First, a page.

A few years later, those skills became the hallmark of her job as a federal air marshal, the law enforcement arm of the Transportation Security Administration (TSA), which is charged with protecting the safety of the traveling public.
“It taught me a lot about behavior,” said Thompson, a Sam Houston State University Alumna. “We focus on behavior recognition training. It is one of the things that is going to give you the edge during a flight. It’s not cultural, and it’s not nerves. These are involuntary psychological behaviors indicating someone may fear discovery and pose a risk to security. We rely heavily on it.”
Thompson worked on the frontlines of the federal air marshal’s service for four years out of the Chicago and New York City airports before becoming an instructor at the agency’s Atlantic City Training division. Thompson rose through the ranks to become a supervisor, overseeing the daily operation of training in legal and investigations, field and international work, and medical issues. She also helped create the curriculum on the field interview process, combining her experience in law enforcement in the air and on the ground.
Thompson was recently assigned to the Director’s Office in Arlington, VA, where she serves as a Public Affairs liaison. She works on both internal and external communications and develops strategic communication plans to further the goals and mission of the agency. She also works with other federal, state, and local law enforcement agencies to coordinate public outreach.
Federal air marshals receive addition training in tactics, defensive measures and advanced firearm skills. As a federal air marshal prior to her role in Public Affairs, Thompson spent five days a week in training or traveling on domestic or international flights, watching quietly and carefully for safety threats. In addition to federal law enforcement training, federal air marshals receive additional training in tactics, defensive measures and advanced firearm skills.
“We have to be more accurate because of the nature of the work environment,” said Thompson. “We are in an aircraft flying at 30,000 feet, with 60 to 300 other passengers. We have to be extremely accurate.”
“It’s a job for someone who is self motivated and driven. We have a saying here, ‘stay alert, do your job and keep your mindset.’ I’m here to ensure that this plane is going home, I’m going home and we’re all going home safely.”
The Visible Intermodal Prevention Response Team helps local transportation law enforcement during special events. In addition to the federal air marshal service, TSA's layers of security include two additional law enforcement programs: a force of volunteer pilots, trained in protecting the flight deck, and the Visible Intermodal Prevention Response Team, comprised of personnel from across the agency, including federal air marshals. The VIPR teams serve in various modes of transportation at the request of federal, state or local stakeholders. These teams also have responded to major events, such Super Bowl and Hurricane Katrina, to augment security.
During her career, Thompson became active with the Women in Federal Law Enforcement (WIFLE), a professional organization which educates women about law enforcement career opportunities, provides college scholarships to women, and watches out for barriers for women in recruitment, hiring and retention in federal agencies. This year, she became the first TSA law enforcement agent to become president of the organization.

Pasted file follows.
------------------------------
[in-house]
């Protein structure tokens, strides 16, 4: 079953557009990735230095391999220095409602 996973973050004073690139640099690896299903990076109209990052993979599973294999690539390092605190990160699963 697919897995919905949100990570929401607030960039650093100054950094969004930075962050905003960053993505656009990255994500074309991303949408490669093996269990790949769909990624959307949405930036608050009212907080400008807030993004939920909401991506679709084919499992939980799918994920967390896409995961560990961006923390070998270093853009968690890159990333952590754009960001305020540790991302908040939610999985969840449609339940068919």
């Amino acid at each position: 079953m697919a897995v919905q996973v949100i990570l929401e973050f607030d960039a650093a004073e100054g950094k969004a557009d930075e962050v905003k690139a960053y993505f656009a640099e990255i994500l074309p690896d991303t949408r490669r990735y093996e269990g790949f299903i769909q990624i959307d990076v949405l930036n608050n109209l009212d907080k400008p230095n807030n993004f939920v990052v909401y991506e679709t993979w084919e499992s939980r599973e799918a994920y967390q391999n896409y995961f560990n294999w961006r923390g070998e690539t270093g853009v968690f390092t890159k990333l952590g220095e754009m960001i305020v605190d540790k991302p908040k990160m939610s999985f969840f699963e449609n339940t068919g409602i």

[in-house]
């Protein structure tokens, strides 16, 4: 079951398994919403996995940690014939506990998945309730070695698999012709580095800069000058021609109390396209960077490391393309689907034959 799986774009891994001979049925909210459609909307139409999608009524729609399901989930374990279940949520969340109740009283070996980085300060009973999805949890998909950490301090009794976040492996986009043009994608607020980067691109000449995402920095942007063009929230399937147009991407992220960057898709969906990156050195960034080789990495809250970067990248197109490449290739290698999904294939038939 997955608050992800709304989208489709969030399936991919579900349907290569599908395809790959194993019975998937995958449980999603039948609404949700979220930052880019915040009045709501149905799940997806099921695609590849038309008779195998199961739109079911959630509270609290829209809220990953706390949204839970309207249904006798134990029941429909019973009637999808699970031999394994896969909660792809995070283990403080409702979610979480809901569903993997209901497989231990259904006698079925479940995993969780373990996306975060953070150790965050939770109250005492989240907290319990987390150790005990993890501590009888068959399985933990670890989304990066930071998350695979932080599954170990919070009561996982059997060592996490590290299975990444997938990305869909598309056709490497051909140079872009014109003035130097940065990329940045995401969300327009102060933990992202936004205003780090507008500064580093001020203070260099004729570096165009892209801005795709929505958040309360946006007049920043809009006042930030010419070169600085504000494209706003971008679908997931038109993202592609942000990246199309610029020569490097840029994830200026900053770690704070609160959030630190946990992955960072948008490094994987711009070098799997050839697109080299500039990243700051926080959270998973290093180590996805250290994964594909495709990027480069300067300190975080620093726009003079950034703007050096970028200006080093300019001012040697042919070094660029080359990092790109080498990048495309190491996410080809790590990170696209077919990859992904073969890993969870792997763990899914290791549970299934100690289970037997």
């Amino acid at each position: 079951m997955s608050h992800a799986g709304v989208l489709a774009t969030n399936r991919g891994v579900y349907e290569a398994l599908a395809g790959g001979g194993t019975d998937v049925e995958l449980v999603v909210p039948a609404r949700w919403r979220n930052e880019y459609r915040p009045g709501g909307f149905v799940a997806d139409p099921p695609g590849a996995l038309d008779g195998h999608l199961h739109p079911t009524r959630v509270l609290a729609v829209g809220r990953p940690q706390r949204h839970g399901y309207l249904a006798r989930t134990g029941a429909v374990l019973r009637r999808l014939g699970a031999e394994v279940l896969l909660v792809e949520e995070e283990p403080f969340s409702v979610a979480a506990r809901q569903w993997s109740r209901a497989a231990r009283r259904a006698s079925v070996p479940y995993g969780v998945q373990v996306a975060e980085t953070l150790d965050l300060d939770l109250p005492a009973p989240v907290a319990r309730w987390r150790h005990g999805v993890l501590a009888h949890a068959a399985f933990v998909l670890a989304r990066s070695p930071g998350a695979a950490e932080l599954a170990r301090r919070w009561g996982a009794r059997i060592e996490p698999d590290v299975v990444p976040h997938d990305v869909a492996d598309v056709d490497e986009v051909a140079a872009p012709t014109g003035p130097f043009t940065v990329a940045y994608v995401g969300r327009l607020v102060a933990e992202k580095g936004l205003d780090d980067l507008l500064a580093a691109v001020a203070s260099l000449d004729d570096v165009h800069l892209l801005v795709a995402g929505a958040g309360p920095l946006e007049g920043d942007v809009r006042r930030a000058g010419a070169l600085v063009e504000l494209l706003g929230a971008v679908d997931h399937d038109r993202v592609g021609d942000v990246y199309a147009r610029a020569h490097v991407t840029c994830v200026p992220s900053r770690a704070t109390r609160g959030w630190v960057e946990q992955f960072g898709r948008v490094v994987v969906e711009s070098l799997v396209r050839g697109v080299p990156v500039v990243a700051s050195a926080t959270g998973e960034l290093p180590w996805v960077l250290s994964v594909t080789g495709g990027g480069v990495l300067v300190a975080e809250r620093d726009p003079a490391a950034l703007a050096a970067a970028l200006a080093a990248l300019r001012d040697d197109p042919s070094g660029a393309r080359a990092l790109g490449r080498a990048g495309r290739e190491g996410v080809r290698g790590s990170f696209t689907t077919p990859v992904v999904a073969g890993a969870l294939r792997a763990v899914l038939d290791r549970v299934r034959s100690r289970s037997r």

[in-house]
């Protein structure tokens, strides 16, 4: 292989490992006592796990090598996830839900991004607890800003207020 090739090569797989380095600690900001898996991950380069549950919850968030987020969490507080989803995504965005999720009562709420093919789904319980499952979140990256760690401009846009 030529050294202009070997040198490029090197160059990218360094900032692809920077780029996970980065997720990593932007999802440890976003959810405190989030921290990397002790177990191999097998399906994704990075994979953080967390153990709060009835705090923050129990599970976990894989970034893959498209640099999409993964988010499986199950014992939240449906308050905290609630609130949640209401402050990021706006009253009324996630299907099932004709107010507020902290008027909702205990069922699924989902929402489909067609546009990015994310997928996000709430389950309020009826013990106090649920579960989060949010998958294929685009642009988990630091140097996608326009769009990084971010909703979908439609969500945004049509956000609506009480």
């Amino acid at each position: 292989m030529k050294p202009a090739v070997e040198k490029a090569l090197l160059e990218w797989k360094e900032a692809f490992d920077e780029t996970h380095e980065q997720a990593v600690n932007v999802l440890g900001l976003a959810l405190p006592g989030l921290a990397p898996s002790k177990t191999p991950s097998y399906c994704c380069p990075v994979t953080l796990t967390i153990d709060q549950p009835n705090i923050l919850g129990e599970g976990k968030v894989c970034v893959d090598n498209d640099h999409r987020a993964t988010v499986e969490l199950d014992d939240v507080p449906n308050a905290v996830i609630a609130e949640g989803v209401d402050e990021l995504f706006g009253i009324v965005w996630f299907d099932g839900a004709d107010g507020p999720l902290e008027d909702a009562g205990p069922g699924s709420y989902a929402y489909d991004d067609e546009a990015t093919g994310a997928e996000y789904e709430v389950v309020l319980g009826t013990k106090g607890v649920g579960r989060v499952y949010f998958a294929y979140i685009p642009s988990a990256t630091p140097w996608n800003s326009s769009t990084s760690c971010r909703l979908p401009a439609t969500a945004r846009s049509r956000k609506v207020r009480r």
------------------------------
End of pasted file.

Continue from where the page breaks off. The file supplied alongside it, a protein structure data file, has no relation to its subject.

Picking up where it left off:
“There is a group of very high caliber, professional women that work at TSA who have reached out and reached back and have truly been a mentor and an advocate for me,” Thompson said.
Throughout her career, Thompson noticed a lack of women in the law enforcement profession, particularly at the federal level. She also found that women bring something different to the career when dealing with the public. During her time with the Dallas Police Department, it came to a head one night during a domestic disturbance call, where the husband was sent to the hospital and the wife went to jail, leaving a six-year-old boy behind.
While police collected evidence, Thompson took the child under her wing. When the night was over, she made the child promise to wave to every police car that went by in case she was inside.
“I wanted to make sure the child saw this as a helpful, not a hurtful experience,” Thompson said. “Most people who are jaded against police associate them with these types of horrible situations.”
Thompson graduated from Sam Houston State University with a degree in Criminal Justice, and credits professors like Drs. Billy Bramlett and Glen Kercher with lighting the spark.
“I would definitely say that education is extremely important,” Thompson said. “You need to reach out and find a mentor that will give you the information you need. The relationship you build will be lifelong.” Thompson said it is also important to get experience in the criminal justice field. During her senior year at college, she got a job at the Walker County Sheriff’s Department as a dispatcher.
“I wanted to get my foot in the door of law enforcement,” Thompson said. “I also felt career-wise, it is important to learn law enforcement from every angle. It taught me about the sacrifices that law enforcement officers make. They work 24/7 and they often are not home for holidays, birthdays, anniversaries or weekends. I also heard the desperation in people’s voices. Law enforcement officers are going out on the worst days of someone’s life.”
Thompson continues to put all these lessons to good use at the TSA, remembering the anthems she learned from 9/11 and the patriotism that led to her role fighting terrorism.
“At TSA, we have two themes that stick with us every day: 'never forget,’ and ‘Not on my watch,” Thompson said.